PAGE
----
KCAL-TV Los Angeles sold to Young[26]
Walt Disney Television Disney Studios
Disney Television Animation
Touchstone Television
Buena Vista Home Entertainment
Walt Disney Television International CC/ABC
Disney Channel International
Buena Vista Television
GMTV
Super RTL
Disney Interactive
Disney TeleVentures, Inc. Disney corporate

Walt Disney Television and Telecommunications (WDTT) was a division of The Walt Disney Company. At the time Disney and Capital Cities/ABC merged, WDTT's divisions were The Disney Channel, KCAL-TV Los Angeles, Walt Disney Television, Touchstone Television and Buena Vista Home Video International, and Disney Interactive.[6]

History[edit]

On August 24, 1994 with Jeffrey Katzenberg's resignation, Richard Frank became head of Walt Disney Television and Telecommunications.[27] Walt Disney Computer Software was transferred with in WDTT on December 5, 1994 as Disney Interactive.[28] In April 1996 due to ongoing post Disney-CC/ABC merger realignment and retirement of its president, WDTT group's division were reassigned to other groups with most transferred to The Walt Disney Studios or CC/ABC.[7] KCAL was sold to Young Broadcasting in May 1996 due to CC/ABC ownership of another TV station in the market.[26]

References[edit]

  1. ^ "ABC, INC. Entity Information". Corporation and Business Entity Database. New York Department of State's Division of Corporations, State Records and Uniform Commercial Code. Retrieved 25 January 2014. 
  2. ^ "United States District Court - Cental District of California - West Division - Plaint". Retrieved January 5, 2014. 
  3. ^ Our Divisions - ESPN Careers
  4. ^ "Our Businesses". The Walt Disney Company. Retrieved 28 January 2014. 
  5. ^ Fabrikant, Geraldine. THE MEDIA BUSINESS;Disney and ABC Shareholders Solidly Approve Merger Deal January 05, 1996. The New York Times. Retrieved 8 July 2013.
  6. ^ a b c "FACT SHEET: THE WALT DISNEY COMPANY". Press Release. The Walt Disney Company. Retrieved 7 March 2013. 
  7. ^ a b c d "Roth, Iger Assume Expanded Responsibilities at the Walt Disney Company". PRNewswire. April 16, 1996. Retrieved 11 March 2013. 
  8. ^ Littleton, Cynthia. (May 27, 1996) ABC folds in-house arm. (TV series production unit). Broadcasting & Cable. Access on November 13, 2013.
  9. ^ Johnson, Debra (July 1, 1996). "Granath takes top slot at Disney/ABC International". Broadcasting & Cable. Retrieved May 16, 2014. 
  10. ^ Hofmeister, Sallie (July 8, 1999). "Disney Plans to Consolidate Two of Its Television Groups". Los Angeles Times. Retrieved 5 July 2013. 
  11. ^ Hofmeister, Sallie (July 9, 1999). "Disney Combining Network TV Operations Into One ABC Unit". Los Angeles Times. Retrieved 5 July 2013. 
  12. ^ Schlosser, Joe (November 29, 1999). "A Mouse in-house". Broadcasting & Cable. Retrieved 8 July 2013. 
  13. ^ McClellan, Steve & Dan Trigoboff. Eisner touts 'national' duops: disney chief's turnaround plan couples ABC, cable networks by daypart. October 7, 2002. Broadcasting & Cable. archived at Highbeam.com. Retrieved 8 July 2013.
  14. ^ Romano, Allison (October 20, 2003). "Sweeney is family's new parent figure". Broadcasting & Cable. Retrieved 28 January 2014.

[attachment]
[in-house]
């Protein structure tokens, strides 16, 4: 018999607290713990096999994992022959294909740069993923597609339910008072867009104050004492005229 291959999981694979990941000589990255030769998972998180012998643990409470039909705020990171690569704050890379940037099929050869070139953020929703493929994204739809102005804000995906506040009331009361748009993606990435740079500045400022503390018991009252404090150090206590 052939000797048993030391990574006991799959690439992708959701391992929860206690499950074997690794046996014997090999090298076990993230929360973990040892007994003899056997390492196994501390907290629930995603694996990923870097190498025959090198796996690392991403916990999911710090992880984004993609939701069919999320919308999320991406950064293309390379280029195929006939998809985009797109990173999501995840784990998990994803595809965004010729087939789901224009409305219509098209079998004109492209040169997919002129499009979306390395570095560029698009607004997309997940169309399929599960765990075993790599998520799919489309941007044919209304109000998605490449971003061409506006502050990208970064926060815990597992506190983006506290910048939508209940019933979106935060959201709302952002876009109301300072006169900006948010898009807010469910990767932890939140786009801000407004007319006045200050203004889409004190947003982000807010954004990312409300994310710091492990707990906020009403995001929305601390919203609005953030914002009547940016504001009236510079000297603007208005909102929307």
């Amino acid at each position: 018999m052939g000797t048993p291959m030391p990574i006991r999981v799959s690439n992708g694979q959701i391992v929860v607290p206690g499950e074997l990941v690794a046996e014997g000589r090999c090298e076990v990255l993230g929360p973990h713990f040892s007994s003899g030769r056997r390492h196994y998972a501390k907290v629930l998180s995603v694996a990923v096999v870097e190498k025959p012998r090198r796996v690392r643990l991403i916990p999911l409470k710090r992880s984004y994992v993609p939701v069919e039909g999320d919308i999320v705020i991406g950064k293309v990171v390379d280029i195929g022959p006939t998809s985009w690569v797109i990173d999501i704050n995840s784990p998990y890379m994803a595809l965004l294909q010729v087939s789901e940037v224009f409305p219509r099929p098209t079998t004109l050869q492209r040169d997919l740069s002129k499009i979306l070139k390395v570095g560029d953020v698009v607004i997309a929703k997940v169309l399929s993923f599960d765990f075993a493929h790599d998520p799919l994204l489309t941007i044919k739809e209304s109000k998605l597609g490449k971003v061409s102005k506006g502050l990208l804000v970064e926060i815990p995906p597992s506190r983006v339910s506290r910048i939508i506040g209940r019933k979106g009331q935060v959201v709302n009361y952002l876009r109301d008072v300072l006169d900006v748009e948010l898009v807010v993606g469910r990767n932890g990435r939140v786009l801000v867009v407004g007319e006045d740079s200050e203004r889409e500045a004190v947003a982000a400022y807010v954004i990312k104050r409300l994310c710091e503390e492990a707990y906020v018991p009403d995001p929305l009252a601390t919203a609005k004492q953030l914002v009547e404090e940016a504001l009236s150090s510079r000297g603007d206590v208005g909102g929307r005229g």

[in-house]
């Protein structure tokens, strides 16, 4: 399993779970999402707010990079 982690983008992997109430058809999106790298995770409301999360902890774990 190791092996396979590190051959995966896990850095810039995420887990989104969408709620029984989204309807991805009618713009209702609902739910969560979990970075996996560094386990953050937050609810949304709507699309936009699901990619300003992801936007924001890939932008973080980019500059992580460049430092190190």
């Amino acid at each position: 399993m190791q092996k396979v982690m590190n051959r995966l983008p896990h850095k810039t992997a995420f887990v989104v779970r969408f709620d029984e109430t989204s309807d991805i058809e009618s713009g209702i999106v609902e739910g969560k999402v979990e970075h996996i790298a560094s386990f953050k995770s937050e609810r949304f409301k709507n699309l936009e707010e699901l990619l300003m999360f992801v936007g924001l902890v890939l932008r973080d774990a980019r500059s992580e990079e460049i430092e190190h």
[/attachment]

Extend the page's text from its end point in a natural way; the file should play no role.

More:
15. ^ Fixmer, Fixmer (April 25, 2007). "Disney to Drop Buena Vista Brand Name, People Say (Update1)". bloomberg.com. Retrieved 28 November 2012. 
  16. ^ ABC Combines TV Network, Production Units, Los Angeles Times, January 23, 2009.
  17. ^ Disney Combines ABC's Programming, Production Units, Bloomberg.com, January 23, 2009
  18. ^ Stone, Brad; Brian Stelter (April 30, 2009). "ABC to Add Its Shows to Videos on Hulu". New York Times. Retrieved 28 January 2014. 
  19. ^ A&E Acquires Lifetime. Variety.com. August 27, 2009.
  20. ^ Goldsmith, Jill (July 10, 2012). "Comcast to sell A&E stake for $3 billion: A&E to redeem the 15.8% stake". Variety. Retrieved 11 July 2012. 
  21. ^ "Disney To Eliminate 175 Jobs At ABC Television Group". Variety. Retrieved 6 September 2013. 
  22. ^ James, Meg (August 1, 2013). "ABC-Univision cable network, Fusion, to launch Oct. 28". Los Angeles Times. Retrieved 2 August 2013. 
  23. ^ Reynolds, Matt (May 11, 2012). "ABC Show Is a 'Big Brother' Ripoff, CBS Says". Courthouse News.com. Retrieved 1 March 2013. 
  24. ^ "ABC Owned TV Stations". Corporate & Press Information. Disney | ABC Television Group. Retrieved 25 May 2012. 
  25. ^ "Annual Report" (PDF). http://thewaltdisneycompany.com. The Walt Disney Company. September 28, 2013. p. 3. Retrieved July 7, 2014. "Disney Channels Worldwide includes over 100 channels available in 34 languages and 166 countries/territories. Branded channels include Disney Channel, Disney Junior , Disney XD, Disney Cinemagic, Hungama and DLife." 
  26. ^ a b New York Firm to Buy KCAL-TV for $385 Million, Los Angeles Times, May 14, 1996. Retrieved 11 May 2013.
  27. ^ Weinraub, Bernard (August 25, 1994). "Chairman of Disney Studios Resigns". Los Angeles Times. Retrieved April 28, 2014. 
  28. ^ Polsson, Ken. "July to December 1994". Chronology of the Walt Disney Company. Ken Polsson. Retrieved 6 December 2012.  sources:
    *Fisher, Maxine (1988). Walt Disney. pp. A8. 
    *The New York Times. December 6, 1994. pp. D5. 
    *CD-ROM Today 3 (2): 26. February 1995. 
    *Windows Magazine 6 (3): 42. March 1995. 

External links[edit]